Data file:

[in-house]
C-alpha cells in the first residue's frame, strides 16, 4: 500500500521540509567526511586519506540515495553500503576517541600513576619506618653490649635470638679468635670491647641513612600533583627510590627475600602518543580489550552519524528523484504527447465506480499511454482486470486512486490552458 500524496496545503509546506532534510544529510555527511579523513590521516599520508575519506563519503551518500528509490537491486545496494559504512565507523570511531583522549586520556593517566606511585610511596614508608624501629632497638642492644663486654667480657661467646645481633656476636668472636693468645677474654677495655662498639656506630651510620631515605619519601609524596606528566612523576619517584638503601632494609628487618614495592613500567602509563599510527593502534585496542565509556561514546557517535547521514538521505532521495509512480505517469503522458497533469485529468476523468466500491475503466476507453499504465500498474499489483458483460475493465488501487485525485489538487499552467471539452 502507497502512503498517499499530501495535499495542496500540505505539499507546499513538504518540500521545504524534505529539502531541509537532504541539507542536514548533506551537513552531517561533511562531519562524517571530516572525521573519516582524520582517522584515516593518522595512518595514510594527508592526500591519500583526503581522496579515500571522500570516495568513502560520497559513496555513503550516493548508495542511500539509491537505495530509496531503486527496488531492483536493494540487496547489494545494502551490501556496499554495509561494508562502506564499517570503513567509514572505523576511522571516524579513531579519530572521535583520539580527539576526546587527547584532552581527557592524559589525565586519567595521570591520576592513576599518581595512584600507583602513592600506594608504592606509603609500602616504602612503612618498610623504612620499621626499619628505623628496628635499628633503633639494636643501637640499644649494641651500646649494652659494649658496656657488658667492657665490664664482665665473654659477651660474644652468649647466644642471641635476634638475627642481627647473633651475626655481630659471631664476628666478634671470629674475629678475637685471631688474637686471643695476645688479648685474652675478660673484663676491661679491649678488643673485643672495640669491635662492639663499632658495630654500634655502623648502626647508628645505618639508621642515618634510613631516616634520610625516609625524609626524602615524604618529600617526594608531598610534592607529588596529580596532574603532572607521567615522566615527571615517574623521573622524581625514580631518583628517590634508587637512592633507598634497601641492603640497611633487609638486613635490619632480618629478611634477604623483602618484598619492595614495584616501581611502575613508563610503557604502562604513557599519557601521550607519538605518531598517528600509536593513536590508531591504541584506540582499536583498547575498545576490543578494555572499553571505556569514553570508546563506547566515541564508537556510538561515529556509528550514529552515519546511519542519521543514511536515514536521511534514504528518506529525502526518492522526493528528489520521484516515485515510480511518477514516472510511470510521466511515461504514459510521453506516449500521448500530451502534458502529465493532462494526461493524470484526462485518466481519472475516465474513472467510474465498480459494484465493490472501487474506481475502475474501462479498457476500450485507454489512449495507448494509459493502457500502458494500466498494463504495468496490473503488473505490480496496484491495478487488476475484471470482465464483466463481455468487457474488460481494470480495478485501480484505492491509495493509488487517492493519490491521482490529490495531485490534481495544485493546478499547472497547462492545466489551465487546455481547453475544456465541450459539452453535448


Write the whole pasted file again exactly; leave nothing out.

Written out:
[in-house]
C-alpha cells in the first residue's frame, strides 16, 4: 500500500521540509567526511586519506540515495553500503576517541600513576619506618653490649635470638679468635670491647641513612600533583627510590627475600602518543580489550552519524528523484504527447465506480499511454482486470486512486490552458 500524496496545503509546506532534510544529510555527511579523513590521516599520508575519506563519503551518500528509490537491486545496494559504512565507523570511531583522549586520556593517566606511585610511596614508608624501629632497638642492644663486654667480657661467646645481633656476636668472636693468645677474654677495655662498639656506630651510620631515605619519601609524596606528566612523576619517584638503601632494609628487618614495592613500567602509563599510527593502534585496542565509556561514546557517535547521514538521505532521495509512480505517469503522458497533469485529468476523468466500491475503466476507453499504465500498474499489483458483460475493465488501487485525485489538487499552467471539452 502507497502512503498517499499530501495535499495542496500540505505539499507546499513538504518540500521545504524534505529539502531541509537532504541539507542536514548533506551537513552531517561533511562531519562524517571530516572525521573519516582524520582517522584515516593518522595512518595514510594527508592526500591519500583526503581522496579515500571522500570516495568513502560520497559513496555513503550516493548508495542511500539509491537505495530509496531503486527496488531492483536493494540487496547489494545494502551490501556496499554495509561494508562502506564499517570503513567509514572505523576511522571516524579513531579519530572521535583520539580527539576526546587527547584532552581527557592524559589525565586519567595521570591520576592513576599518581595512584600507583602513592600506594608504592606509603609500602616504602612503612618498610623504612620499621626499619628505623628496628635499628633503633639494636643501637640499644649494641651500646649494652659494649658496656657488658667492657665490664664482665665473654659477651660474644652468649647466644642471641635476634638475627642481627647473633651475626655481630659471631664476628666478634671470629674475629678475637685471631688474637686471643695476645688479648685474652675478660673484663676491661679491649678488643673485643672495640669491635662492639663499632658495630654500634655502623648502626647508628645505618639508621642515618634510613631516616634520610625516609625524609626524602615524604618529600617526594608531598610534592607529588596529580596532574603532572607521567615522566615527571615517574623521573622524581625514580631518583628517590634508587637512592633507598634497601641492603640497611633487609638486613635490619632480618629478611634477604623483602618484598619492595614495584616501581611502575613508563610503557604502562604513557599519557601521550607519538605518531598517528600509536593513536590508531591504541584506540582499536583498547575498545576490543578494555572499553571505556569514553570508546563506547566515541564508537556510538561515529556509528550514529552515519546511519542519521543514511536515514536521511534514504528518506529525502526518492522526493528528489520521484516515485515510480511518477514516472510511470510521466511515461504514459510521453506516449500521448500530451502534458502529465493532462494526461493524470484526462485518466481519472475516465474513472467510474465498480459494484465493490472501487474506481475502475474501462479498457476500450485507454489512449495507448494509459493502457500502458494500466498494463504495468496490473503488473505490480496496484491495478487488476475484471470482465464483466463481455468487457474488460481494470480495478485501480484505492491509495493509488487517492493519490491521482490529490495531485490534481495544485493546478499547472497547462492545466489551465487546455481547453475544456465541450459539452453535448